Fire and flood along the Passumpsic River have destroyed most nineteenth-century mills and shops and many of the dwellings of St. Johnsbury Center. This remaining row of nineteenth-century, wood-frame, one-and-a-half-story houses is striking for the repetition of their gable fronts in an interesting mix of vernacular types common in the upper Connecticut River watershed. There are two small c. 1825 Cape Cod houses, their ends facing the road, and six small c. 1840 one-and-a-half-story examples of the Connecticut River “five-bay front” house type, several of which appear to be the work of the same builder. Then there are three one-and-a-half-story side-hall houses with recessed Greek Revival front porches with entablatures, pilasters, and columns, and a two-story side-hall as well, all more clearly from c. 1850. One five-bay house added a gable extension supported by columns with cast-iron Ionic capitals to emulate the recessed porches of its newer side-hall neighbors. The last five-bay house, built c. 1865, has added cornice brackets and a bay window. The original occupants of the houses were typical Vermont village home owners during the nineteenth century, ranging from tradesmen and shop owners to retired farm couples and a minister.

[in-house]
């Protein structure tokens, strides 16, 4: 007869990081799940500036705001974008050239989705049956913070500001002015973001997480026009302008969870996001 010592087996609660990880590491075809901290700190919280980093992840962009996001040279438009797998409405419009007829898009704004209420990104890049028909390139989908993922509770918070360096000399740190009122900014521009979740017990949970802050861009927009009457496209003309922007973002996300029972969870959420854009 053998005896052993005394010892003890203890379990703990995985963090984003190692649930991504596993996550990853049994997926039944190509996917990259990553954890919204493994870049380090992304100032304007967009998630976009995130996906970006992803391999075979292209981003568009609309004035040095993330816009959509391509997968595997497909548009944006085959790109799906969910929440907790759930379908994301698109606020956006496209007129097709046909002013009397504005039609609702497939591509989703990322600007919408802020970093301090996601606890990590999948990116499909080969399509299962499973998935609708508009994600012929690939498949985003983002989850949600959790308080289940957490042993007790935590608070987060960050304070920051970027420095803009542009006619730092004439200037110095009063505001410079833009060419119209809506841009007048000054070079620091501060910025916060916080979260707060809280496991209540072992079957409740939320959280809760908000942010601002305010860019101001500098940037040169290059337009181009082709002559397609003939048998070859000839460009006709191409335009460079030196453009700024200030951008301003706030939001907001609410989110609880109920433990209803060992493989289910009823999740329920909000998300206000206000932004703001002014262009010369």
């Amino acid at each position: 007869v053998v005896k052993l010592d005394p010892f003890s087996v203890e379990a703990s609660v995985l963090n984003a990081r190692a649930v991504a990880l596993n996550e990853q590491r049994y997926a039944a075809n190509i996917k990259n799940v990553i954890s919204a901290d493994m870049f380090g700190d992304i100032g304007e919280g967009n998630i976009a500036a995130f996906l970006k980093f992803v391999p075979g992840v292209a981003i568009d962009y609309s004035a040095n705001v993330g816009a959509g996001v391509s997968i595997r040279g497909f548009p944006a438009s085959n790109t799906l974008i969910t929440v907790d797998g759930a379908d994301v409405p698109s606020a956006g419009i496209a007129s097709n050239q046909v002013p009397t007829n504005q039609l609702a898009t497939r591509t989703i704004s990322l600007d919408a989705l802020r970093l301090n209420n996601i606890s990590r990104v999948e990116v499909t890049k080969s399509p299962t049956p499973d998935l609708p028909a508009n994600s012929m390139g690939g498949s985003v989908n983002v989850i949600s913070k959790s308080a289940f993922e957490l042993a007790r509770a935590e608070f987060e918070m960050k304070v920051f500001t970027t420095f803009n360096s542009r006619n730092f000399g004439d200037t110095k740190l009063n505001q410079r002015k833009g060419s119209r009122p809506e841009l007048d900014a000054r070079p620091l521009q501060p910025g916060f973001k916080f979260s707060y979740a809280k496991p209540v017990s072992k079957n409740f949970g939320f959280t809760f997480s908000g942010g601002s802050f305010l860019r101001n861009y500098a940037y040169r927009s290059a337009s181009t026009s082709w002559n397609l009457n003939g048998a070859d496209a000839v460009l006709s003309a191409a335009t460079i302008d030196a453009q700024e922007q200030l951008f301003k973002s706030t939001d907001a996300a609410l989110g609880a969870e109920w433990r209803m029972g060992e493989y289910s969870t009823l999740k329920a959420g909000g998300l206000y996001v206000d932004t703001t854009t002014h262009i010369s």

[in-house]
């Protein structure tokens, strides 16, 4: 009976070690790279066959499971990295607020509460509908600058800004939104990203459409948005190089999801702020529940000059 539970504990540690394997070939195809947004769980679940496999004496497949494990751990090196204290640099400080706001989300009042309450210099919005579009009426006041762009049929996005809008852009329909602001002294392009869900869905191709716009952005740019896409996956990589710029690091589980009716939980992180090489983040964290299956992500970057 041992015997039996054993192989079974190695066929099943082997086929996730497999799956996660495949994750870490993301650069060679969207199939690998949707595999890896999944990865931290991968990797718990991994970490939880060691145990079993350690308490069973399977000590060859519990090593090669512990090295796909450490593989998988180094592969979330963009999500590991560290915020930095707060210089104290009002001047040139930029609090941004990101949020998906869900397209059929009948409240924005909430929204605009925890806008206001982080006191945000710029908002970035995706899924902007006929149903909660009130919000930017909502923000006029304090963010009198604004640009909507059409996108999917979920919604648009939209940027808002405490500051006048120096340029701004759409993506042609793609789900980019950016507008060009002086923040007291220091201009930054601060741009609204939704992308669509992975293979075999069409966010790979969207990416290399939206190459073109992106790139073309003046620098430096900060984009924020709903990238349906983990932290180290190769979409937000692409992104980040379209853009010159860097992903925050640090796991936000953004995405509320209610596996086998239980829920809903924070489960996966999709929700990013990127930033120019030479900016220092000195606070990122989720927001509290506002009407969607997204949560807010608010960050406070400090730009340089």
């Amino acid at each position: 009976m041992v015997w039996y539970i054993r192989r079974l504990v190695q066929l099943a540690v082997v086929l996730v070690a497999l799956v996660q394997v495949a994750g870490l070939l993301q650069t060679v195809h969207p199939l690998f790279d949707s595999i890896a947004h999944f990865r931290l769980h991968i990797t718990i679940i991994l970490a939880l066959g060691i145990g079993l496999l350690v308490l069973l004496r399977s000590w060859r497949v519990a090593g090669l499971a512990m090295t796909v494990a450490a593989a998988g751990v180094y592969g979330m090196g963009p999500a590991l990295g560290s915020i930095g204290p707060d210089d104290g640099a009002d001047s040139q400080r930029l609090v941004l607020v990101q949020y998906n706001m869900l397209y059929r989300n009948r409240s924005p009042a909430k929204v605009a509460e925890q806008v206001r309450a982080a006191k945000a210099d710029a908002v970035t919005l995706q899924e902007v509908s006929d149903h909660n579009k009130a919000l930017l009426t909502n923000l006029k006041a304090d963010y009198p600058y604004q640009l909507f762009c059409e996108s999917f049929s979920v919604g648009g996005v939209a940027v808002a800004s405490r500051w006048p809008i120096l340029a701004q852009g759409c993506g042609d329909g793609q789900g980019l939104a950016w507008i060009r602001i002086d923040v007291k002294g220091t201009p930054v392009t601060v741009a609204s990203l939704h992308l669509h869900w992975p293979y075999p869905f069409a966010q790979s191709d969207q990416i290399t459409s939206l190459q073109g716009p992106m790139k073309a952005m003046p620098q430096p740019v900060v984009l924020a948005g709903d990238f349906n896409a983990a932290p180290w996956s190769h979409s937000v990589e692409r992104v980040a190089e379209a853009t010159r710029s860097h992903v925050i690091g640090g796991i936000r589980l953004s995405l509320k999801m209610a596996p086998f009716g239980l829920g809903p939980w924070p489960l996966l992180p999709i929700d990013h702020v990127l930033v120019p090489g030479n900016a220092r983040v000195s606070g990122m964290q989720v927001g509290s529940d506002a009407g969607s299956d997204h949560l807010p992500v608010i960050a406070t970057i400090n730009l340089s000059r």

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St. Johnsbury Center Houses
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